This space - and the activity of blogging - has become such an area of contention for me lately. Feelings of longing swirled with obligation and disappointment enter my heart every time I remember my blog and how long it's been since the last time I've written. It's hard to filter the voices to find which is the right one. The one telling me to be more disciplined and return to a passion of mine, the one telling me to give myself grace and let it go, the one from others saying I should start my blog back up again. And then there's the reality of time and what I'm physically even able to accomplish every day. I have a full-time job, relationships to maintain, weekend plans and getaways. It's hard to believe there was a time when I knew how to balance all that plus a blog, because lately it has seemed impossible.
But after a few months away, I started to learn that "giving myself a break" actually came at a cost. It was a slow seep into a stagnant every day rut that took me weeks to pinpoint. I felt it most at work. I have felt uninspired and lethargic and mostly kinda "meh." It's not a feeling of sadness or depression, just a a feeling one might have when you're running (or maybe walking in my case) on a treadmill and recognizing you're not actually going anywhere. You're stuck.
After dropping several outside commitments and hobbies of mine in the name of rest, I realized that ironically the things I gave up so I could have a life were the very things that were providing me with life to begin with. They were things that benefitted other people besides myself. Projects that ignited my creativity and made me excited. Challenges I conquered and felt a sense of accomplishment after the fact. It's no wonder I'm experiencing feelings of unfulfillment in other areas of my life when I stopped pursuing the things that were most true to the core of who I am.
In all this I had an important revelation that I had lost sight of somewhere along the way. I can best summarize it in a quote that you no doubt have pinned on your Pinterest quote board somewhere, but it's truth is profound and crucial for the way we conduct our lives: "Don't ask what the world needs. Ask what makes you come alive, and go do it. Because what the world needs is people who have come alive." - Howard Thurman. As much as I love certain aspects of my job and what I do there, I was not made to do PR. That isn't what makes me feel alive (don't worry co-workers who might be reading this, I'm not quitting). What I do in those 8-10 hours I'm at work every day is probably not going to change the world. But the things that light me up inside and make me feel invigorated? The things I was born to do? Pursuing those things might actually change the world. And I don't want to lose site of that because I have tunnel vision towards my next paycheck. I owe it to myself and to the world to pursue the unique person I was created to be.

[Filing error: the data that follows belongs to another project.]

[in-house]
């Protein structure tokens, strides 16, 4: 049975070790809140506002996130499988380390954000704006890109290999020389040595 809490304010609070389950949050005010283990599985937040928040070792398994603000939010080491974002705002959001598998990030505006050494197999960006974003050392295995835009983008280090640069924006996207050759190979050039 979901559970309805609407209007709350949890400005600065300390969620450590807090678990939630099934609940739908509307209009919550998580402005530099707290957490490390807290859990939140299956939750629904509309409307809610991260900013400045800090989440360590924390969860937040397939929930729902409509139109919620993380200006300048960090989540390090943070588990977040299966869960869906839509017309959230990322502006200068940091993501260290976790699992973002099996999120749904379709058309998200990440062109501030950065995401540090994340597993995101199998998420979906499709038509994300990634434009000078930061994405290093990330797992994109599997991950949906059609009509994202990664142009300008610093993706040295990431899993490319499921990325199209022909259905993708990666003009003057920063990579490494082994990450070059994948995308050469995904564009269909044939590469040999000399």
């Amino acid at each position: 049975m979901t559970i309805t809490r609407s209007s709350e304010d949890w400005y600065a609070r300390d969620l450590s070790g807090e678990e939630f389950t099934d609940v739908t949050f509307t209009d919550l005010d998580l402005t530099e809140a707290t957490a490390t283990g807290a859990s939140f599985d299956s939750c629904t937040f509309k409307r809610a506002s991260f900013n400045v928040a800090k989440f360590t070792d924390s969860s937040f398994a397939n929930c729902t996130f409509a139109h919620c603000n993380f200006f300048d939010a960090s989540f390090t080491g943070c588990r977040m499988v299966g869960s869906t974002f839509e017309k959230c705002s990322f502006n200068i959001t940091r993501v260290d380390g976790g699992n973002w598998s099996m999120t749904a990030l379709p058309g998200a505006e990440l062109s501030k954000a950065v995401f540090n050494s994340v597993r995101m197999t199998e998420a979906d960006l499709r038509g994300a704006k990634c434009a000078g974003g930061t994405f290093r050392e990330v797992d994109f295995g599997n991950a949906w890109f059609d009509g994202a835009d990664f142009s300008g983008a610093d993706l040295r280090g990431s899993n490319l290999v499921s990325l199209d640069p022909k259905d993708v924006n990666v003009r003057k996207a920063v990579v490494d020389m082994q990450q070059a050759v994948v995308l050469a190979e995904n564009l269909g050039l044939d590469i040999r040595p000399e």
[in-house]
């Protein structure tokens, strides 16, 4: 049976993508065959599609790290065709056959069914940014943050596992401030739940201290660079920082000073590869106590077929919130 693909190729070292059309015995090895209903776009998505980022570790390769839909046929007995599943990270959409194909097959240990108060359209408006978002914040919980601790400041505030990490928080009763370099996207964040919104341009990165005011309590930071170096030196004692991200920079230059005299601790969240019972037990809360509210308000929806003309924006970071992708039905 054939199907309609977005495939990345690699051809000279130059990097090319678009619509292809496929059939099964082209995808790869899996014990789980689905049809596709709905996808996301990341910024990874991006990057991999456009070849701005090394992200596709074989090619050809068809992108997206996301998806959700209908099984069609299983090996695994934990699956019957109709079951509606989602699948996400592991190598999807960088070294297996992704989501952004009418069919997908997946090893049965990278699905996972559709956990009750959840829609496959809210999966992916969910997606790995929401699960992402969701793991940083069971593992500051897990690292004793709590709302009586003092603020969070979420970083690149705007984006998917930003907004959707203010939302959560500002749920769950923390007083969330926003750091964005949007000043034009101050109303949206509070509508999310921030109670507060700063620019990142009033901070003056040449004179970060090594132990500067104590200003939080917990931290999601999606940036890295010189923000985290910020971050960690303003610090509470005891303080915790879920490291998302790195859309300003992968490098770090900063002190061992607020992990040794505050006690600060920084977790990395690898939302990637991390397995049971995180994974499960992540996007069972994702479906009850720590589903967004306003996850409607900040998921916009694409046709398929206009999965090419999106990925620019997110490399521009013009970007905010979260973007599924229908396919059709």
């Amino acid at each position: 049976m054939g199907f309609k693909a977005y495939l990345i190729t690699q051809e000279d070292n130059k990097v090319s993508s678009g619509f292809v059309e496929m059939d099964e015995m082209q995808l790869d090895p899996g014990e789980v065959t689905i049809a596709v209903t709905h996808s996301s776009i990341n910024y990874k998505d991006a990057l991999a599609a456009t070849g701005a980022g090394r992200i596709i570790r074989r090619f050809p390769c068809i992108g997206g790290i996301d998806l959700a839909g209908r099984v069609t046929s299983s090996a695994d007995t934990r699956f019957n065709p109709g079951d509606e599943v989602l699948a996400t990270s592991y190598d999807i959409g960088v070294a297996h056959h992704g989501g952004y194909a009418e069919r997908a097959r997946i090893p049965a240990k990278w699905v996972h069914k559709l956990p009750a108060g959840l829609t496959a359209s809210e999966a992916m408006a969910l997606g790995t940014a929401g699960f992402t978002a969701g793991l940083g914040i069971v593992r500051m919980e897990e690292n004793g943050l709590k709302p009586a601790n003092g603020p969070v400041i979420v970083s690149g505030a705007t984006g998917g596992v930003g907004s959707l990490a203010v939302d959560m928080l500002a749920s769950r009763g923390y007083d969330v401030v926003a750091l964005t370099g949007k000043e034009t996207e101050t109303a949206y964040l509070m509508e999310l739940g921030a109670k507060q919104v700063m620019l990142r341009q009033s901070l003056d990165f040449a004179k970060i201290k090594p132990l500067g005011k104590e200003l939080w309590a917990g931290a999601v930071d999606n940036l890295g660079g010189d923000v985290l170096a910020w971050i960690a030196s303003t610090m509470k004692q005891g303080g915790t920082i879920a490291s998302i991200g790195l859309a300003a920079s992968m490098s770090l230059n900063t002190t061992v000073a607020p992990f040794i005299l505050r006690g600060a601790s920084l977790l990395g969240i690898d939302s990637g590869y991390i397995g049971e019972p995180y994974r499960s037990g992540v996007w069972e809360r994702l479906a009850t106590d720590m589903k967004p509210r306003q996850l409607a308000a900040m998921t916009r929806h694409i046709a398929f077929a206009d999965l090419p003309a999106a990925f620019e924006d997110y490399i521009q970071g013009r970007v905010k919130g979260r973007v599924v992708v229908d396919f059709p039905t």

So I'll start small. With this new post that took me way too long to write. With the discipline to actually get up early and run this morning. And with a commitment to not forget about the things I was born to do, but instead to push forward with a tenacious heart that recognizes the weight and beauty of the perfectly individual calling that was placed on my life. It's time for me to get un-stuck.
(And because it's been awhile, here are a few pretty snapshots from my life these past months):
From my heart,